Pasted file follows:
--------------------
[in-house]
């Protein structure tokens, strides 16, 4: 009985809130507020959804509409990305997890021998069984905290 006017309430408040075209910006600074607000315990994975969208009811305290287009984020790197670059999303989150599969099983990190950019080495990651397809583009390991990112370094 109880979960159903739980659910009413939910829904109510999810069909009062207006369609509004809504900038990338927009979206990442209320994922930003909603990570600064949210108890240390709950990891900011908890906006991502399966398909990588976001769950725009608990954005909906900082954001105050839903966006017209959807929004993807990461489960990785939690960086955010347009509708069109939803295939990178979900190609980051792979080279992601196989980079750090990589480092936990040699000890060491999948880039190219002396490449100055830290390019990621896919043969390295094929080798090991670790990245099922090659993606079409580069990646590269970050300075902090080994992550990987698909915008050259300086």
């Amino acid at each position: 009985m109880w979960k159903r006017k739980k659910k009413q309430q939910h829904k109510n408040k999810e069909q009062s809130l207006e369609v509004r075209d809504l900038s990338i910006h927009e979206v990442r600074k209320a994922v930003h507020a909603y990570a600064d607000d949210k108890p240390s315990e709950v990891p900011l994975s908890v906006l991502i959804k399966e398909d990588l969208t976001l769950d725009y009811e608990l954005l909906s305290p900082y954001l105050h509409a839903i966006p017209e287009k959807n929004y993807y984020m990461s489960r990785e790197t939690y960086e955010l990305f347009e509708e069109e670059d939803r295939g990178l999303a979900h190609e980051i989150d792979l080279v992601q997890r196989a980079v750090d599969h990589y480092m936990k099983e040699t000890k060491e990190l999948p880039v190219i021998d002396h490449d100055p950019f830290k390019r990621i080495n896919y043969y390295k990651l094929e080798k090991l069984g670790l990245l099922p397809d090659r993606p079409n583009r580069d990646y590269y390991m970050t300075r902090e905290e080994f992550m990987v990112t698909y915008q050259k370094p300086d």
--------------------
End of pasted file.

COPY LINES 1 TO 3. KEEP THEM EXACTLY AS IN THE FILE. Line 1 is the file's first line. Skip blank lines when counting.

[in-house]
């Protein structure tokens, strides 16, 4: 009985809130507020959804509409990305997890021998069984905290 006017309430408040075209910006600074607000315990994975969208009811305290287009984020790197670059999303989150599969099983990190950019080495990651397809583009390991990112370094 109880979960159903739980659910009413939910829904109510999810069909009062207006369609509004809504900038990338927009979206990442209320994922930003909603990570600064949210108890240390709950990891900011908890906006991502399966398909990588976001769950725009608990954005909906900082954001105050839903966006017209959807929004993807990461489960990785939690960086955010347009509708069109939803295939990178979900190609980051792979080279992601196989980079750090990589480092936990040699000890060491999948880039190219002396490449100055830290390019990621896919043969390295094929080798090991670790990245099922090659993606079409580069990646590269970050300075902090080994992550990987698909915008050259300086």
């Amino acid at each position: 009985m109880w979960k159903r006017k739980k659910k009413q309430q939910h829904k109510n408040k999810e069909q009062s809130l207006e369609v509004r075209d809504l900038s990338i910006h927009e979206v990442r600074k209320a994922v930003h507020a909603y990570a600064d607000d949210k108890p240390s315990e709950v990891p900011l994975s908890v906006l991502i959804k399966e398909d990588l969208t976001l769950d725009y009811e608990l954005l909906s305290p900082y954001l105050h509409a839903i966006p017209e287009k959807n929004y993807y984020m990461s489960r990785e790197t939690y960086e955010l990305f347009e509708e069109e670059d939803r295939g990178l999303a979900h190609e980051i989150d792979l080279v992601q997890r196989a980079v750090d599969h990589y480092m936990k099983e040699t000890k060491e990190l999948p880039v190219i021998d002396h490449d100055p950019f830290k390019r990621i080495n896919y043969y390295k990651l094929e080798k090991l069984g670790l990245l099922p397809d090659r993606p079409n583009r580069d990646y590269y390991m970050t300075r902090e905290e080994f992550m990987v990112t698909y915008q050259k370094p300086d």